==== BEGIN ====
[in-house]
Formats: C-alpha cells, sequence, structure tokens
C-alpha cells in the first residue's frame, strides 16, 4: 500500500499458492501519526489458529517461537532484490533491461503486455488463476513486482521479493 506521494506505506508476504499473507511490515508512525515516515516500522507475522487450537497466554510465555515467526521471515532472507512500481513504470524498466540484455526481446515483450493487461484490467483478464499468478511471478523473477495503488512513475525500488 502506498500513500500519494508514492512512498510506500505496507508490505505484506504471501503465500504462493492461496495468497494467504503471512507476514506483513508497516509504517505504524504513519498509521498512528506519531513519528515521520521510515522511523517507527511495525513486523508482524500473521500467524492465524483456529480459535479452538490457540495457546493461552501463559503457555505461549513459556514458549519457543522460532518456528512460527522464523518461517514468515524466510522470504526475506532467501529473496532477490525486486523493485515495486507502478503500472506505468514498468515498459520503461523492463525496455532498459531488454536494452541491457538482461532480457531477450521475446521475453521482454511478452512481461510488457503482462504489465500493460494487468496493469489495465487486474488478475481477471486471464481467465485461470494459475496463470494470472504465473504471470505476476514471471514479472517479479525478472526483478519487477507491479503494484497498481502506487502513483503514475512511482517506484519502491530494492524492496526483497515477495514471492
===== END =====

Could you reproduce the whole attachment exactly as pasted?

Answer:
[in-house]
Formats: C-alpha cells, sequence, structure tokens
C-alpha cells in the first residue's frame, strides 16, 4: 500500500499458492501519526489458529517461537532484490533491461503486455488463476513486482521479493 506521494506505506508476504499473507511490515508512525515516515516500522507475522487450537497466554510465555515467526521471515532472507512500481513504470524498466540484455526481446515483450493487461484490467483478464499468478511471478523473477495503488512513475525500488 502506498500513500500519494508514492512512498510506500505496507508490505505484506504471501503465500504462493492461496495468497494467504503471512507476514506483513508497516509504517505504524504513519498509521498512528506519531513519528515521520521510515522511523517507527511495525513486523508482524500473521500467524492465524483456529480459535479452538490457540495457546493461552501463559503457555505461549513459556514458549519457543522460532518456528512460527522464523518461517514468515524466510522470504526475506532467501529473496532477490525486486523493485515495486507502478503500472506505468514498468515498459520503461523492463525496455532498459531488454536494452541491457538482461532480457531477450521475446521475453521482454511478452512481461510488457503482462504489465500493460494487468496493469489495465487486474488478475481477471486471464481467465485461470494459475496463470494470472504465473504471470505476476514471471514479472517479479525478472526483478519487477507491479503494484497498481502506487502513483503514475512511482517506484519502491530494492524492496526483497515477495514471492